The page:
Book Chapter

Too many things to keep for the future?



Macdonald S, Morgan J & Fredheim H (2020) Too many things to keep for the future?. In: Harrison R, DeSilvey C, Holtorf C, Macdonald S, Bartolini N, Breithoff E, Fredheim H, Lyons A, May S, Morgan J & Penrose S (eds.) Heritage Futures: Comparative Approaches to Natural and Cultural Heritage Practices. London: UCL Press, pp. 155-168.

First paragraph: In some ways, profusion could be said to be an inexorable condition of heritage: there is more that could be conserved than possibly can be, at least according to current technological and space-time conditions. Moreover, as a mode of according value, heritage is selective – it operates by much not making the cut. Valuable past – heritage – swims in a sea of, and is effectively buoyed up by, all that sinks into oblivion (see also Chapters 1 and 2 in this book). In some contexts, however, there is a particularly heightened sense of there being a profusion of objects, places and practices – even ‘a growing sense of too muchness’, as Elizabeth Chin (2016, 7) puts it – that might be saved. What are the consequences of such profusion for heritage futures? How and in what ways do some things – and some of their accompaniments – rather than others come to be kept?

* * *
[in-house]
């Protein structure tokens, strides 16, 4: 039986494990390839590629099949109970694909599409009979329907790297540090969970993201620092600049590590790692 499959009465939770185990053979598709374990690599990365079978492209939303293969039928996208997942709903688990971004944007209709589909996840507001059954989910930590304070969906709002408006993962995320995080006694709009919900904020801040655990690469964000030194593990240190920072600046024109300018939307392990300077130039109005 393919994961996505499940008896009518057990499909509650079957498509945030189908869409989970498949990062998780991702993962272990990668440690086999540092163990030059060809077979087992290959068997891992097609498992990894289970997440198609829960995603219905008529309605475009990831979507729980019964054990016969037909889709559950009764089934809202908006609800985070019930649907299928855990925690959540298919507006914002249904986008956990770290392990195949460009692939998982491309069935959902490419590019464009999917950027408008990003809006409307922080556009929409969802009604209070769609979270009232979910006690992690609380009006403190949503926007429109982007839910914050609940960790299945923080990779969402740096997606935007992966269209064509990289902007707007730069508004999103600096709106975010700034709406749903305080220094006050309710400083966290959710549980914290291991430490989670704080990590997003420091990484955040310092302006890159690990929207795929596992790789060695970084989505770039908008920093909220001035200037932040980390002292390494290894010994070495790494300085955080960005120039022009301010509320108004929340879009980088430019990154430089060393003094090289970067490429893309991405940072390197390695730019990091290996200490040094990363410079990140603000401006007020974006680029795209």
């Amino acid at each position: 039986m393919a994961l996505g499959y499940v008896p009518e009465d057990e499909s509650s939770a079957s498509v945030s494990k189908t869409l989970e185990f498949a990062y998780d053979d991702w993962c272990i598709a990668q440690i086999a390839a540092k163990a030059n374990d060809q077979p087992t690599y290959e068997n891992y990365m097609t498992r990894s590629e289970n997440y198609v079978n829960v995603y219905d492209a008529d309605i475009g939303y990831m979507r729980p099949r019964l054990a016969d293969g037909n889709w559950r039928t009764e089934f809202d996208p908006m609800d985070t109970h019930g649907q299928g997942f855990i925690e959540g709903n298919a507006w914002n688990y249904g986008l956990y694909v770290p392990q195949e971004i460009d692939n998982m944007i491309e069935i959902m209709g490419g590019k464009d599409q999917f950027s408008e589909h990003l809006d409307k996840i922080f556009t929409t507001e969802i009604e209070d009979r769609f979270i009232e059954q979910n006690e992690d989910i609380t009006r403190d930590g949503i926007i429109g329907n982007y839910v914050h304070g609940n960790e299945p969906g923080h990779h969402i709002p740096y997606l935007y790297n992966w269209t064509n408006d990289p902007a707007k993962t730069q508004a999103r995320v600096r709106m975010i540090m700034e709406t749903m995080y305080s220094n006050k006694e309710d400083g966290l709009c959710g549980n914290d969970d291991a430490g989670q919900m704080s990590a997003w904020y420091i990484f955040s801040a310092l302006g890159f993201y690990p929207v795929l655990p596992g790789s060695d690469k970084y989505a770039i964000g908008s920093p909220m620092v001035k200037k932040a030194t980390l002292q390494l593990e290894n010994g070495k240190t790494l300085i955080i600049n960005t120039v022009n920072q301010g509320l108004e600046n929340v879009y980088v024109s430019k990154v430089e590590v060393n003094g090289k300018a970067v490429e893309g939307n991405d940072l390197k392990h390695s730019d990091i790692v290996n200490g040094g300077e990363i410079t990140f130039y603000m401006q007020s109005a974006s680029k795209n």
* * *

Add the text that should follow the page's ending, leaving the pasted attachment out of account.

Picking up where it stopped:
FundersArts and Humanities Research Council
Publication date31/12/2020
Publication date online28/07/2020
PublisherUCL Press
Place of publicationLondon

People (1)


Dr Jennie Morgan

Dr Jennie Morgan

Senior Lecturer, History